The Kid’s Aren’t Alright: Afro-German Afrofuturism and the Fight for Futurity

Dec 5, 2022, 4:30 pm6:00 pm
East Pyne Room 205


  • Faculty & Staff
  • Graduate Affairs
Event Description

Drawing on theoretical models culled from Black (German) studies, Afrofuturism, performance studies and queer theory, in this talk I will analyze examples Black German artists’ engagement with “future-making” through fantasy and speculative and science fiction. From the “Afronauts” painting cycle (1999) of visual artist, Daniel Kojo Schrade, and the poetry of Philipp Khabo Köpsell, to the prose of Sharon Dodua Otoo and the plays and performances of Olivia Wenzel and Simone Dede Ayivi, Black German artists have increasingly employed Afrofuturist tropes in order to critique Eurocentricism, uncover German racism and confront German colonialism.For centuries, Black Germans’ existence has been inherently threatened by both ideological and repressive state apparati, in such forms as schooling, artistic representation, police and institutions. Through Afrofuturism, Black Germans create a future in which Black German life can not only survive but thrive. As such, many of these texts center children as a symbol of the future. But rather than using “the Child” as an oppressive prescription for heteronormativity, Black German Afrofuturism embraces Black Diasporic queer kinship and asserts that children are valued, not for their innocence from social discourses, but precisely because they will eventually become racially conscious and politically active Black German adults necessary for sustaining the community. Thus, Black German futurity is part of the communal activity of creating a Black German identity.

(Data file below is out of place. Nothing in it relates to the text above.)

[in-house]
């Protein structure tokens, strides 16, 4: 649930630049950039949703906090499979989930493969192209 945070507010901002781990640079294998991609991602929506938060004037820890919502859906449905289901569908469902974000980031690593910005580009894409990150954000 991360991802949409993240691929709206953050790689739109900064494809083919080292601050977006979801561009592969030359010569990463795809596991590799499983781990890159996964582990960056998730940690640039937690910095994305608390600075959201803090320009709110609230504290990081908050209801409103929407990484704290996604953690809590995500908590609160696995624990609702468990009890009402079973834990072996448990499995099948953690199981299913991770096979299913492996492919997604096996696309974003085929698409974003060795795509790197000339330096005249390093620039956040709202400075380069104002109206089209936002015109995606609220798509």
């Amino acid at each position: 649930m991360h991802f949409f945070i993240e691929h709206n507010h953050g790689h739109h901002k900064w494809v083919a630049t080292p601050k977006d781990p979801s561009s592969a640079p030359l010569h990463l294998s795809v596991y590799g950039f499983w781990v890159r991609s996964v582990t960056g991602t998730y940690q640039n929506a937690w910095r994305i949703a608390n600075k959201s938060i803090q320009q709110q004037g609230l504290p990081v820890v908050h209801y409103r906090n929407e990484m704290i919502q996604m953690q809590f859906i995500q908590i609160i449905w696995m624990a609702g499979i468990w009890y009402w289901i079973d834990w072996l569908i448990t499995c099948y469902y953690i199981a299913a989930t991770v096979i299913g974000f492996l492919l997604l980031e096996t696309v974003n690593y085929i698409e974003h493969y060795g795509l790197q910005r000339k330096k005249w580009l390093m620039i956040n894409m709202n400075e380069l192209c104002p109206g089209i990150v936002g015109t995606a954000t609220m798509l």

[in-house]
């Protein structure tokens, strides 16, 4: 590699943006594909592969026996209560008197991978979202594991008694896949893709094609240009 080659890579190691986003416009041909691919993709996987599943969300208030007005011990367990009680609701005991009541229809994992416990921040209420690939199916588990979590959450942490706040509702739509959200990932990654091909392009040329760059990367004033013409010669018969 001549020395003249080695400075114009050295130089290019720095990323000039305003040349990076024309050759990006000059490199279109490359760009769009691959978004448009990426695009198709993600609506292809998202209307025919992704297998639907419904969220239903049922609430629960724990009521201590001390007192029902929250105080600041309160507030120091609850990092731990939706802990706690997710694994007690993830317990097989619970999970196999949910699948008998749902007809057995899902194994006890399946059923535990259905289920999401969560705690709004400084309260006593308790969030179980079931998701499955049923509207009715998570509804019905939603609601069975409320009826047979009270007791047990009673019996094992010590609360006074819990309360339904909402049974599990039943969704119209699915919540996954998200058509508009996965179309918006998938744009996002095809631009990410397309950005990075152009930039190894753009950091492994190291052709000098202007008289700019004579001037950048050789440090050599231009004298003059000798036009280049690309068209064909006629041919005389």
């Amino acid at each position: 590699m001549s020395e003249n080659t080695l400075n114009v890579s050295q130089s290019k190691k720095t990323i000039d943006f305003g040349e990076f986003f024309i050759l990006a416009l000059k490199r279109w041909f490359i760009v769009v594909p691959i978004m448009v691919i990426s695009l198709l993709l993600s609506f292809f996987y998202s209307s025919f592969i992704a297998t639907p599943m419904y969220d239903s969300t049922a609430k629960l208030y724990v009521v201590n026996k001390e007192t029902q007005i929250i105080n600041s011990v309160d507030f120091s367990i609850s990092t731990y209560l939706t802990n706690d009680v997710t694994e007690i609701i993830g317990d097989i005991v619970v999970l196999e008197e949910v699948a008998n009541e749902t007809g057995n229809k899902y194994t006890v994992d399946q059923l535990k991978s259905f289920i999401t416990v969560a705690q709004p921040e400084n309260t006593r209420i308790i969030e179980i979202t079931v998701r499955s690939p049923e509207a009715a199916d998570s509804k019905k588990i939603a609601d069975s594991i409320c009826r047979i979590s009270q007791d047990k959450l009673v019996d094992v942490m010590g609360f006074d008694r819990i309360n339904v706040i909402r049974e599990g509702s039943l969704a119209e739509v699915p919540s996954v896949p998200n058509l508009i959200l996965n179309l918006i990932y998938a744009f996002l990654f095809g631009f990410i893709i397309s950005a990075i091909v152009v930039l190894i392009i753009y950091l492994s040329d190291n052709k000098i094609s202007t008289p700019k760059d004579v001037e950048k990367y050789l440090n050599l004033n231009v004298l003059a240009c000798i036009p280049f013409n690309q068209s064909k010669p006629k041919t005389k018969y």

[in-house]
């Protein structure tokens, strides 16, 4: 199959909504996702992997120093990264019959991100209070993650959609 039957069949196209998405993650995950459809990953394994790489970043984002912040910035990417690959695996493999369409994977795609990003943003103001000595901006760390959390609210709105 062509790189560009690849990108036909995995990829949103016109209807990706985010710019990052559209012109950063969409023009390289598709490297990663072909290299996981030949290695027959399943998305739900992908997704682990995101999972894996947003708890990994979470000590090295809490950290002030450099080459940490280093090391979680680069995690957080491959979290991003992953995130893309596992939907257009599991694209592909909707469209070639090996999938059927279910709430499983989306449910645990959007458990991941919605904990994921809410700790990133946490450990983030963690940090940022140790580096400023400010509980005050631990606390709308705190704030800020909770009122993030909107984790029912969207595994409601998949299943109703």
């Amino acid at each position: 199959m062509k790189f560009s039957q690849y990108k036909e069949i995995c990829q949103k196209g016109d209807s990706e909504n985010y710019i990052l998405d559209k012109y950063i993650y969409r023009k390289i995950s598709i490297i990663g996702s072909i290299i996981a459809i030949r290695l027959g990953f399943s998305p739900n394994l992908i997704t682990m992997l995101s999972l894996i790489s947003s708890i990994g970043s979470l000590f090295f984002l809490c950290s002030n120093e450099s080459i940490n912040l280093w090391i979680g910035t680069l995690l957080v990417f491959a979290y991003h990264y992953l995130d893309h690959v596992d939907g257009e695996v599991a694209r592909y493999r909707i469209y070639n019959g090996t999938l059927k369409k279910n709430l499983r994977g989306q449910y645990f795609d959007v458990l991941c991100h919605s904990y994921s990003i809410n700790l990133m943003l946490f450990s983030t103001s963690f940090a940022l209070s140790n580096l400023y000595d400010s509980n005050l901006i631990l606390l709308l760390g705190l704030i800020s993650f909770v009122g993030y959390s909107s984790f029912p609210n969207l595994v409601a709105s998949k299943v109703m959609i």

*Please note registration is required for virtual attendees only.

There will also be a graduate student workshop the next day (more information for those interested in the workshop here

Priscilla Layne’s first book, White Rebels in Black: German Appropriation of Black Popular Culture, is forthcoming April 2018 with the University of Michigan Press. In this book, she examines how, following WWII, German artists often associated white, rebellious male characters with black popular culture, because black culture functioned as a metaphor for rebellion. Priscilla is currently working on her second book, Out of this World: Afro-German Afrofuturism, which focuses on Afro-German authors’ use of Afrofuturist concepts in literature and theater. In addition to this project, some of the broader themes she is interested in are German national identity, conceptions of race and self/other in Germany, cross-racial empathy, postcolonialism, and rebellion.

Event Type
In Conversation
Event Category
AAS Recommended Events


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Any individual, including visitors to campus, who requires accommodation should contact Dionne Worthy ([email protected]) at least one week in advance of the event.